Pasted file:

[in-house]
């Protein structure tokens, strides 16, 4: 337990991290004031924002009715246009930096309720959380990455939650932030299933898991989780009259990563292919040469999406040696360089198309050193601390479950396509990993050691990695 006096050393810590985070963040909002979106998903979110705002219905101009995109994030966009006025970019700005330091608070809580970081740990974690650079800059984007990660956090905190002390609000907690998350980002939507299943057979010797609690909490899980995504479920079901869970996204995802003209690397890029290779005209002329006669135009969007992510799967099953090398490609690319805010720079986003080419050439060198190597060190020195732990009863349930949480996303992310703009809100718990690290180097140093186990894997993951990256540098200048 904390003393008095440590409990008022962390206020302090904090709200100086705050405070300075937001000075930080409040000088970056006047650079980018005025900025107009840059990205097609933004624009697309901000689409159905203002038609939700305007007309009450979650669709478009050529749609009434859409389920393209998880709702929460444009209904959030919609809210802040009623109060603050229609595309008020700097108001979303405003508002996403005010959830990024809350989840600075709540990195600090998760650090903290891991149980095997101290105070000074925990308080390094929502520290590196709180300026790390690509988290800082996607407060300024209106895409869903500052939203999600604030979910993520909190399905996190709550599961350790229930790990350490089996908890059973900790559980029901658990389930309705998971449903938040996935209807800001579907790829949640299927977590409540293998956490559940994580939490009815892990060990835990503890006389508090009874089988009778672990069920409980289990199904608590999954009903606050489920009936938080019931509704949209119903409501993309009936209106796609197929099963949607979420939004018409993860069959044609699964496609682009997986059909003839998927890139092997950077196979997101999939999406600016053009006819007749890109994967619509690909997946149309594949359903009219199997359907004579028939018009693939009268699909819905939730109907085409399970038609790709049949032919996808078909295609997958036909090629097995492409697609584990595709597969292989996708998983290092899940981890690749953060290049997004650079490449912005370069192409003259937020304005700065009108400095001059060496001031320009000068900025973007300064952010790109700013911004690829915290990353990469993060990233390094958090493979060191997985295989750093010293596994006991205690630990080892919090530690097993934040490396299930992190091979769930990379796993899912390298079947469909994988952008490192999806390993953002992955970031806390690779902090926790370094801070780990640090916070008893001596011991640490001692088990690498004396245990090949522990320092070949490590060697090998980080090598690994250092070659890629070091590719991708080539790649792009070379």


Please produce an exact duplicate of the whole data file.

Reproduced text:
[in-house]
């Protein structure tokens, strides 16, 4: 337990991290004031924002009715246009930096309720959380990455939650932030299933898991989780009259990563292919040469999406040696360089198309050193601390479950396509990993050691990695 006096050393810590985070963040909002979106998903979110705002219905101009995109994030966009006025970019700005330091608070809580970081740990974690650079800059984007990660956090905190002390609000907690998350980002939507299943057979010797609690909490899980995504479920079901869970996204995802003209690397890029290779005209002329006669135009969007992510799967099953090398490609690319805010720079986003080419050439060198190597060190020195732990009863349930949480996303992310703009809100718990690290180097140093186990894997993951990256540098200048 904390003393008095440590409990008022962390206020302090904090709200100086705050405070300075937001000075930080409040000088970056006047650079980018005025900025107009840059990205097609933004624009697309901000689409159905203002038609939700305007007309009450979650669709478009050529749609009434859409389920393209998880709702929460444009209904959030919609809210802040009623109060603050229609595309008020700097108001979303405003508002996403005010959830990024809350989840600075709540990195600090998760650090903290891991149980095997101290105070000074925990308080390094929502520290590196709180300026790390690509988290800082996607407060300024209106895409869903500052939203999600604030979910993520909190399905996190709550599961350790229930790990350490089996908890059973900790559980029901658990389930309705998971449903938040996935209807800001579907790829949640299927977590409540293998956490559940994580939490009815892990060990835990503890006389508090009874089988009778672990069920409980289990199904608590999954009903606050489920009936938080019931509704949209119903409501993309009936209106796609197929099963949607979420939004018409993860069959044609699964496609682009997986059909003839998927890139092997950077196979997101999939999406600016053009006819007749890109994967619509690909997946149309594949359903009219199997359907004579028939018009693939009268699909819905939730109907085409399970038609790709049949032919996808078909295609997958036909090629097995492409697609584990595709597969292989996708998983290092899940981890690749953060290049997004650079490449912005370069192409003259937020304005700065009108400095001059060496001031320009000068900025973007300064952010790109700013911004690829915290990353990469993060990233390094958090493979060191997985295989750093010293596994006991205690630990080892919090530690097993934040490396299930992190091979769930990379796993899912390298079947469909994988952008490192999806390993953002992955970031806390690779902090926790370094801070780990640090916070008893001596011991640490001692088990690498004396245990090949522990320092070949490590060697090998980080090598690994250092070659890629070091590719991708080539790649792009070379």